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    Manet, The Railway
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    Manet, The Railway

    November 17, 2019


    (piano music) Man: We’re at the National
    Gallery in Washington, D.C. We’re looking at Edouard
    Manet’s The Railway, which is one of their great canvases. Woman: And one of my personal favorites. Man: It’s a very difficult
    painting to read in certain ways. Woman: Well that’s the idea I think. Man: I think you’re absolutely right. Woman: There were all these paintings
    that were easy to read at the academy. Man: It’s still pretty luscious
    to look at but it’s breaking a
    hell of a lot of conventions. Woman: It is. We can’t read it. Man: Presumably the main
    subject is facing away from us. Woman: We also don’t understand
    what their relationship is. Man: And spacial construction
    is very ambiguous. But let’s
    try to set this up a little bit. We’re in Paris and we’re just
    standing outside one of the
    main train stations in Paris and we’re at an iron gate looking
    down actually at the train yard. Woman: The train yard, right. And we’re on a very modern
    bridge in the middle of Paris
    that has recently been rebuilt. Man: We have this young
    woman and this child that have stopped to look
    and rest for a moment. The young woman looks up and out
    at us. There is a puppy in her lap. She is interrupted with
    her finger in a book and is folded up in her lap. Woman: She directly engages us. She has looked up and
    we’ve interrupted her and we’re so implicated. What are we in the
    middle of saying to her? Man: That’s right and she’s looking up, almost assessing us. Woman: We don’t know what
    our relationship is with her. Man: She has a reason to be there.
    The child has stopped to look. She has sat down to rest perhaps. It is about this interaction,
    which the city had made possible. The Grand Boulevards had opened up. The city became a place
    that you moved through as opposed to a series of
    sort of separate areas. Woman: And small neighborhoods. Man: That’s right, and so
    there are interactions between
    people between classes. Woman: Between strangers. Man: Between strangers
    that was intensely modern. Manet is capturing that beautifully here. But also with all of the ambiguity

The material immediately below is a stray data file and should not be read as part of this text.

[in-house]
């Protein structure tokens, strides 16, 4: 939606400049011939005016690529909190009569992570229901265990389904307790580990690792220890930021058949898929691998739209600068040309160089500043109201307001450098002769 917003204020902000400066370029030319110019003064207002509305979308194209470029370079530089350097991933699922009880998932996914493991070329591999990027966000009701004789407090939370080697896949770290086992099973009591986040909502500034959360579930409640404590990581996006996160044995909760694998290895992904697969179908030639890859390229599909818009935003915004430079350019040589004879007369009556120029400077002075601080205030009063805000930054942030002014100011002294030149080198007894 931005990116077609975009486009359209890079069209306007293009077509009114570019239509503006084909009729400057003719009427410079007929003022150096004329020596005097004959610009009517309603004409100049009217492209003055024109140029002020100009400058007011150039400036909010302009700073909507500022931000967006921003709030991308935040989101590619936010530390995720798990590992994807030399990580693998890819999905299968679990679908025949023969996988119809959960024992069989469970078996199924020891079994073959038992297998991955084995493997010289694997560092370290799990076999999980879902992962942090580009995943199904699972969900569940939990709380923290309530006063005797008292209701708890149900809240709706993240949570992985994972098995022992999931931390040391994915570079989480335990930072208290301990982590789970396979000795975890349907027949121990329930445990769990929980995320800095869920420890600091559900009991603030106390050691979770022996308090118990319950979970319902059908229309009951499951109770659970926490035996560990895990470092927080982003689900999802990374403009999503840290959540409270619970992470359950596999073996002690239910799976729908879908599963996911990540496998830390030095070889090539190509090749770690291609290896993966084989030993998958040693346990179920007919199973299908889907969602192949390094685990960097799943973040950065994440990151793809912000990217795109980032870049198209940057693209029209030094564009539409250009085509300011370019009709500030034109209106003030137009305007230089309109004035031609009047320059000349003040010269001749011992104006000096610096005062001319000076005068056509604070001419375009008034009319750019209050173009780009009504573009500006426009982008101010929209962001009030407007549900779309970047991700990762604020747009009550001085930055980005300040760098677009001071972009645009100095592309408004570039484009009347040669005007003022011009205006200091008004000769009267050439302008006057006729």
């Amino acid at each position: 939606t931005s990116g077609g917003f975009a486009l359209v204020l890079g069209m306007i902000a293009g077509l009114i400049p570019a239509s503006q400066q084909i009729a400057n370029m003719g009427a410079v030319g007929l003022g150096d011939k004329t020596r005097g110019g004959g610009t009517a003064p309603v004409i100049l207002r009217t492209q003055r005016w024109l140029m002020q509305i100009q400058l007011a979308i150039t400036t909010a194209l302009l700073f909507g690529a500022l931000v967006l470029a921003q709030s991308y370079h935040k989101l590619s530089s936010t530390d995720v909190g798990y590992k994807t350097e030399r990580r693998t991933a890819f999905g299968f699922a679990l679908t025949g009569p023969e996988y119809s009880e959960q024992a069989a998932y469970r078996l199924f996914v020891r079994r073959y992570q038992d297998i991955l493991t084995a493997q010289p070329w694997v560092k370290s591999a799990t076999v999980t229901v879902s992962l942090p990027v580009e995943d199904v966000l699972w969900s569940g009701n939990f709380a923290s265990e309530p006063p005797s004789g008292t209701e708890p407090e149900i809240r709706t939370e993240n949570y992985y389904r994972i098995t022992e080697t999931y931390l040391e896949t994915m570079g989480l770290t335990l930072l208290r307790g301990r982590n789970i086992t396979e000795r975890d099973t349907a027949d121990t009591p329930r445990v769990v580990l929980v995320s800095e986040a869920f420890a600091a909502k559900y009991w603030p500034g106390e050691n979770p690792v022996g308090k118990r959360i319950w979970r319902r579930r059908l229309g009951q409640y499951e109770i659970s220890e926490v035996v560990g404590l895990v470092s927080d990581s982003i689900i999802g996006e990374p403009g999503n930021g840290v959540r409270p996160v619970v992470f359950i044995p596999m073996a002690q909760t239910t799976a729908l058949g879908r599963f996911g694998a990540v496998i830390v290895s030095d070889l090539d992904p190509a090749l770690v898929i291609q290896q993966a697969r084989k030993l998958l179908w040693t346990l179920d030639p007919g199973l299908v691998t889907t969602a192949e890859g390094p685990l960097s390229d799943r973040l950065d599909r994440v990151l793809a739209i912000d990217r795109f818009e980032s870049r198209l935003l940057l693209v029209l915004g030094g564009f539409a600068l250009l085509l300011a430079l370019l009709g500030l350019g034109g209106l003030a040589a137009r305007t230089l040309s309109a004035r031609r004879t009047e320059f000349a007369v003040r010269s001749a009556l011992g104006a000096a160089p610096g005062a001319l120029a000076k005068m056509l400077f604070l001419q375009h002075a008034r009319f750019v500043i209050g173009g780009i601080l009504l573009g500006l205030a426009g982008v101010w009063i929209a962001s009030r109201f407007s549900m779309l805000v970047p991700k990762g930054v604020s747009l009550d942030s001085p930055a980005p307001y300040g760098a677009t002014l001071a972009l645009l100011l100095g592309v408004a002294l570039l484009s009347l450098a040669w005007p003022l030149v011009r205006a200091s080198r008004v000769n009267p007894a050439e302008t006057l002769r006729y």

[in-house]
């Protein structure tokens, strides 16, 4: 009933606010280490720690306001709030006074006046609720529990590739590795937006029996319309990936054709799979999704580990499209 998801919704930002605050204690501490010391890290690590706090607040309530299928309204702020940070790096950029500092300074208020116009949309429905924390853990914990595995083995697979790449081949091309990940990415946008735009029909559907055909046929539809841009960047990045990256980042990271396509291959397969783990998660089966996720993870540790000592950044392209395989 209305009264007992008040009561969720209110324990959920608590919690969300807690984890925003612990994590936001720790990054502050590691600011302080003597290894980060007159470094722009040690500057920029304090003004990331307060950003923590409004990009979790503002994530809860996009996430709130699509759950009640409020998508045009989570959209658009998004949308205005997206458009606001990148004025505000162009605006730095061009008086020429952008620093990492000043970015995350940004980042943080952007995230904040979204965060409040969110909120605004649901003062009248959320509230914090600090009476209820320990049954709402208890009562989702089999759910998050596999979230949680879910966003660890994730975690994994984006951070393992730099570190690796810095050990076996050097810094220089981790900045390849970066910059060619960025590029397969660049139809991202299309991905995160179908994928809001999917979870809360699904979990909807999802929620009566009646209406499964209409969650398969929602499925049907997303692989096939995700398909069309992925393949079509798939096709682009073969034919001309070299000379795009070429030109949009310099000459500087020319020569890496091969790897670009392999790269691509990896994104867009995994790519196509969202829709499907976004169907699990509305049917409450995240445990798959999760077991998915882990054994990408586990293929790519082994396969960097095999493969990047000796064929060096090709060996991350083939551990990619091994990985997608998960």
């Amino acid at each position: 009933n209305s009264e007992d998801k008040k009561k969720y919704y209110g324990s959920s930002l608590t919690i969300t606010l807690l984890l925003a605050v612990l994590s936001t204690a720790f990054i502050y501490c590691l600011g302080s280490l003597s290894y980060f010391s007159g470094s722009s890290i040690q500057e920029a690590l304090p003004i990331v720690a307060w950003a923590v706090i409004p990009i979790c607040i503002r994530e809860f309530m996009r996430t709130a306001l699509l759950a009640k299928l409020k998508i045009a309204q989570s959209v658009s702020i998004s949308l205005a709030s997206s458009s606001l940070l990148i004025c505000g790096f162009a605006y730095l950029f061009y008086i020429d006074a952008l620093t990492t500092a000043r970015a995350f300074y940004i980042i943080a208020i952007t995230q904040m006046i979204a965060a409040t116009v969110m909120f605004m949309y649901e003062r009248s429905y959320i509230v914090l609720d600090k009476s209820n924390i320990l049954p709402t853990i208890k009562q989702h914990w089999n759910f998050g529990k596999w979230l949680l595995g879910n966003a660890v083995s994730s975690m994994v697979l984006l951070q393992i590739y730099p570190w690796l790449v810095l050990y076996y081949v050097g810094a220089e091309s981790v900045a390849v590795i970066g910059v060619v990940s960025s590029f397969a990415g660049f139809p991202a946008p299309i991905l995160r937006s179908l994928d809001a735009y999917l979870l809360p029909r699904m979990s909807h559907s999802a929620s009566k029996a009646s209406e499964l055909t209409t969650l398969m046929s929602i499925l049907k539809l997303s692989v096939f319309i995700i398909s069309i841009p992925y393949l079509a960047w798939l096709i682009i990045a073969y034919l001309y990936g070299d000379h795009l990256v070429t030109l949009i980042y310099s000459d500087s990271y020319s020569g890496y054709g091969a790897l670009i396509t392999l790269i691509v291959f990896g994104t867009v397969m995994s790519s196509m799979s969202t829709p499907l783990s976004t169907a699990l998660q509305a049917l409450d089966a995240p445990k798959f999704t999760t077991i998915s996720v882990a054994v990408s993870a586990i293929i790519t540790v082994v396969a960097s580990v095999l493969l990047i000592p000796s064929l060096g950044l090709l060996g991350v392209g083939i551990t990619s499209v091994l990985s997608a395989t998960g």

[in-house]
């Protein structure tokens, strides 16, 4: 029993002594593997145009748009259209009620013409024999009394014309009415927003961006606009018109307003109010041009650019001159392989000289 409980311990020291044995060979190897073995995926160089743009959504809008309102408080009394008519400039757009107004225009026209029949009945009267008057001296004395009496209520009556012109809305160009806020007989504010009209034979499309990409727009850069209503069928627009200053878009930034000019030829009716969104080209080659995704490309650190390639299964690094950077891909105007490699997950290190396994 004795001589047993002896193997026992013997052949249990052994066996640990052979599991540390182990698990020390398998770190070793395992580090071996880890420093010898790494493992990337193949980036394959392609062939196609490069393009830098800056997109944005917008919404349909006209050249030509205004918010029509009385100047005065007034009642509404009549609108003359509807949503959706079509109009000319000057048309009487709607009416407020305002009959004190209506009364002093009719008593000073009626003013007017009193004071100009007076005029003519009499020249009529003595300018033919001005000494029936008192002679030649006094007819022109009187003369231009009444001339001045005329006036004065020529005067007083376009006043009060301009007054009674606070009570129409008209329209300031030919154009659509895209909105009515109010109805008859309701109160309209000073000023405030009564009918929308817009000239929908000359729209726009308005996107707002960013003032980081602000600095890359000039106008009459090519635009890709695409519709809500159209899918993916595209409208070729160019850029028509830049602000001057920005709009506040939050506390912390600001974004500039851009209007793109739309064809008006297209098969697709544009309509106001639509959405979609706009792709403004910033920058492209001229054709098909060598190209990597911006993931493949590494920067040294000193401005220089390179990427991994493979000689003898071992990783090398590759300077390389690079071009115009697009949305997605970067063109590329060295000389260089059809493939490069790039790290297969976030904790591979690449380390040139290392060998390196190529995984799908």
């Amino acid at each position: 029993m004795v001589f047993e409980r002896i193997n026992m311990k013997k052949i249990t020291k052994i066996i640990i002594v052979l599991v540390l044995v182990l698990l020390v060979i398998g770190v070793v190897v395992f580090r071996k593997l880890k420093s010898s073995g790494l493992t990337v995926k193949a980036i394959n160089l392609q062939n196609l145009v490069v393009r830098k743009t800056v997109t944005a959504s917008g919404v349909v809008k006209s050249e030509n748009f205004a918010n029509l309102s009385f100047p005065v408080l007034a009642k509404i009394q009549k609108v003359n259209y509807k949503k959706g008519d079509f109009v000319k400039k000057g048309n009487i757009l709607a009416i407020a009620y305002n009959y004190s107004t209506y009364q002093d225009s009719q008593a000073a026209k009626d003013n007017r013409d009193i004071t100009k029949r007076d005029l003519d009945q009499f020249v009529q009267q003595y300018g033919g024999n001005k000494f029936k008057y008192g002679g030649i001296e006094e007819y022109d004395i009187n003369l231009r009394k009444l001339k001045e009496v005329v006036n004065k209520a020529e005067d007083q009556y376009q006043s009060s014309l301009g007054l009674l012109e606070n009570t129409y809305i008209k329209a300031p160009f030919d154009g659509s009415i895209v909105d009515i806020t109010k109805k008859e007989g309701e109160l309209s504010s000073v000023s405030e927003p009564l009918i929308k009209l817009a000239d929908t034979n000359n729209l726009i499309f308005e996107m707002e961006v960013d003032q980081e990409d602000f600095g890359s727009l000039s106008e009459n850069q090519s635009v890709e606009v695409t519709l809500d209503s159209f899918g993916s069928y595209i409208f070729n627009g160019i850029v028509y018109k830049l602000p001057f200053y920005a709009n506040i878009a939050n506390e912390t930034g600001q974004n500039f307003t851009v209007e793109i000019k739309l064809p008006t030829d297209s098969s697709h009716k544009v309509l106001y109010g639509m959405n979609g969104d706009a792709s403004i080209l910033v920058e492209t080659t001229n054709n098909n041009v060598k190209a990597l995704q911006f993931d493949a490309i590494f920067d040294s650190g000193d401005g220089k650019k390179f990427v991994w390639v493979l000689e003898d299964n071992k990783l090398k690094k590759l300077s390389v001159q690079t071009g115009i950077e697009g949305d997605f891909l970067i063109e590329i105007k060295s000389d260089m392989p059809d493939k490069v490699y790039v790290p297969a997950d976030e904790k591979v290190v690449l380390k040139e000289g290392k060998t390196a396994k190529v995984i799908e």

of the industrial culture that had made this
    possible with the railway. Look at the ambiguity that the
    railway constructs with its steam. With that cloud, that is in some ways
    really the subject of the painting. And really stark contrast between
    the luminosity of that cloud of steam and the dark
    bars of the iron fence. Woman: What I find amazing is the
    looseness with which everything is painted and how that also is a
    symbol of the modern world. Manet is rejecting all the finish. Man: But also the momentary
    because to clarify we need something that’s fixed
    and stable, that’s right. Woman: So for example the grapes on
    the ledge over to the right corner spill over but you don’t have a sense of
    that as a real ledge that exists in space that is foreshortened and
    comes out towards us and all
    that brown paint behind those black bars on the right side almost comes forward in front of the black bars, so that space collapses all of
    those rules about perspective and atmospheric perspective and
    constructing space and finish. This is a painting that’s meant
    in just about every way to signify the modern and the contemporary. Man: And it really does. Think about what it means to
    have the primary central figure
    turned away from us completely so we cannot see anything but the
    very edge of her face and her cheek. Woman: And look at how unfinished. Her arm is really lax
    modeling to define it. Nothing is framed.
    Nothing is in the center. It’s the way that we experience the city. It’s the way that our eye moves. Man: Where does he put his focus? For a moment it’s on the puppy. For a
    moment it’s on the young woman’s face, but it’s especially on her hat
    and the fashion of her hat. Woman: Yes, it’s very much about fashion
    and about reading people in the city based on what they’re
    wearing, reading their class. Man: You know we still do this.
    It’s an intensely modern painting. (piano music)